In addition to the academic sector, ‘terrorism studies’ are of interest to a number of think tanks and curious hybrid bodies that straddle the defence and civil worlds. In 2002, The Royal United Services Institute for Defence & Security Studies (RUSI) departed from its traditional focus on defence matters to establish a ‘Homeland Security and Resilience Research Programme’. An outcome is a partnership with Jane's in a new co-publication called the RUSI/Jane's Homeland Security and Resilience Monitor, launched in Summer 2003. Other activities relating to UK-based ‘terrorism studies’ will be a forthcoming conference ‘Rail security – two months on from Madrid’.

The rush to capitalise on topical events prompted the normally staid RUSI to provide a platform to Dr Rohan Gunaratna for a book launch in 2002. Gunaratna claims affiliation to a diverse band of think tanks including fellowships at the St Andrews’ Centre, where he completed his PhD, but also the International Policy Institute for Counter-Terrorism in Israel and the Institute of Strategic Studies, Pakistan. Many of Gunaratna’s claims on Al-Qaida are being increasingly questioned within the intelligence community.

Struggling for recognition against these heavyweights is the Centre for Intelligence and Security Studies (BCISS) at the University of Brunel. Its staff includes Professor Anthony Glees, an expert on the East German Stasi files, and Dr. Philip H.J. Davies, who has spent several years at the University of Malaya and has specialist knowledge of “intelligence policy and analytical methods for elements of the Malaysian intelligence”. Glees has recently played-up trends in the UK: “the extent to which radical Islamist ideas may well have been brewing in British universities will come as a shock to people in years to come”. He has called for on his fellow academics “to create a political culture that gave more support to the intelligence and security agencies in defending liberal democracy….political correctness made it difficult for academics to attack Islamic fundamentalism” (reported in The Times Higher Educational Supplement, 9th April 2004). Glees’s Centre is about to launch the first MA in Intelligence and Security Studies from Autumn 2004. Will future agents be keen to replicate Stasi’s excessive surveillance and documentation in the UK setting?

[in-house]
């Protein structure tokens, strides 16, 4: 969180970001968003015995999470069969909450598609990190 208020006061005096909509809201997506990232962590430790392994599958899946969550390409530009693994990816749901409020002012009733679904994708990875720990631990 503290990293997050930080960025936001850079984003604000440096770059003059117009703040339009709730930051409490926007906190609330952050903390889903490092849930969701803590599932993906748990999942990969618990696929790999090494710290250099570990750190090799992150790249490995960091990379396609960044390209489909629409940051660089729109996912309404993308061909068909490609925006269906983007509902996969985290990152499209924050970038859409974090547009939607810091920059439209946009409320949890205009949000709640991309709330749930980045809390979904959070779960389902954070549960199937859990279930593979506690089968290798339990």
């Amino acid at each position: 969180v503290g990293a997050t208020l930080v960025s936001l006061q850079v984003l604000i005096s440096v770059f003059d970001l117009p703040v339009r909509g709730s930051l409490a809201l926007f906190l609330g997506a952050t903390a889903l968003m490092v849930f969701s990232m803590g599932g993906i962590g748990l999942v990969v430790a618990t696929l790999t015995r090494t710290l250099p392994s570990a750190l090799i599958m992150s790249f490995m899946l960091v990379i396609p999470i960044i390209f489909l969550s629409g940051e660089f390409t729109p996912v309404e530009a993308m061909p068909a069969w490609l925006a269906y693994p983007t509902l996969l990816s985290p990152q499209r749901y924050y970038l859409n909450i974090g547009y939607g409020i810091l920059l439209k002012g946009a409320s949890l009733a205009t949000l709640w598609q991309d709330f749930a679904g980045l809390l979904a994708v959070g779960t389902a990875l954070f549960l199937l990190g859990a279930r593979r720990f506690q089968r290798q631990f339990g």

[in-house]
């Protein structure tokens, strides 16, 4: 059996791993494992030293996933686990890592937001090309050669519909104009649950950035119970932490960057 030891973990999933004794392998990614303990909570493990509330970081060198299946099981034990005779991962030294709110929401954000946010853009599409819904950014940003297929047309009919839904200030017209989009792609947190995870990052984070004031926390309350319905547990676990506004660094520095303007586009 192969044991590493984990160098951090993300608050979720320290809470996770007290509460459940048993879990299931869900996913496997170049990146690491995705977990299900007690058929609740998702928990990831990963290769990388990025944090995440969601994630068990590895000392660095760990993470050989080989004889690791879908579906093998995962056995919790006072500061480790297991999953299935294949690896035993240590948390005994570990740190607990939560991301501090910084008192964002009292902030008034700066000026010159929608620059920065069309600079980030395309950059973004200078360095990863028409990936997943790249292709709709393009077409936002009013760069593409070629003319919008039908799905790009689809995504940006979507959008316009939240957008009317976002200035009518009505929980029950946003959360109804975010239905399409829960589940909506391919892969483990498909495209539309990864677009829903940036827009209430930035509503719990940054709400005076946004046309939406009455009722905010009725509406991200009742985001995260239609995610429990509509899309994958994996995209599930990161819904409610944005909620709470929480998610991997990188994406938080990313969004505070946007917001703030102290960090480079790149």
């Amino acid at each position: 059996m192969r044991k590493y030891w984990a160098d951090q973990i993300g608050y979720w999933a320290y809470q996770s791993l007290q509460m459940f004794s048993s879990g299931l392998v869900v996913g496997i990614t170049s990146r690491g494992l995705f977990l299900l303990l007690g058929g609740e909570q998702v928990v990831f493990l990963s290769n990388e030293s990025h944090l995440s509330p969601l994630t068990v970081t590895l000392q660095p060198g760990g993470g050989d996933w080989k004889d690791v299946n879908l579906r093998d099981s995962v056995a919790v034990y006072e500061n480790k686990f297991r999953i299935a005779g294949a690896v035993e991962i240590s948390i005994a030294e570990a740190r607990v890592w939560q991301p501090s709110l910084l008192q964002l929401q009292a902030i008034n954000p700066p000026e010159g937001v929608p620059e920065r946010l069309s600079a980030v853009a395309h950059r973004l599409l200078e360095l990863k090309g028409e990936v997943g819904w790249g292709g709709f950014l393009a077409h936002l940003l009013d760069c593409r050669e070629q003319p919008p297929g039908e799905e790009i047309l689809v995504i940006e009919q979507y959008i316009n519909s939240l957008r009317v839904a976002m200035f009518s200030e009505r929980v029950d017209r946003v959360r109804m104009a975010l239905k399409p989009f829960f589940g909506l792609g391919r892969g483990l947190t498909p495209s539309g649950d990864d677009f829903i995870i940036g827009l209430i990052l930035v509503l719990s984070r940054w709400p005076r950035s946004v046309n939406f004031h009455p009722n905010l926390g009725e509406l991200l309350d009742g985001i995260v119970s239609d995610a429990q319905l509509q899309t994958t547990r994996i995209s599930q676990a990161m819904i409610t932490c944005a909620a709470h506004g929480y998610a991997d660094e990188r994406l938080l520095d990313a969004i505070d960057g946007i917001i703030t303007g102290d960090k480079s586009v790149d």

The academic community will face competition from the recently privatised SLIP – the Security, Languages, Intelligence and Photography college. The sensitive nature of the privatisation forced the Ministry of Defence to bar European firms from entering the contest but it is expected that the company ‘Qinetiq’, a ‘public private partnership’ headed by Sir John Chisholm, a software projects manager in the consultancy Scicon in the 1970s, will have a prominent role in its future dispensation. The US venture capital firm Carlyle Group has a 33 per cent stake in Qinetiq.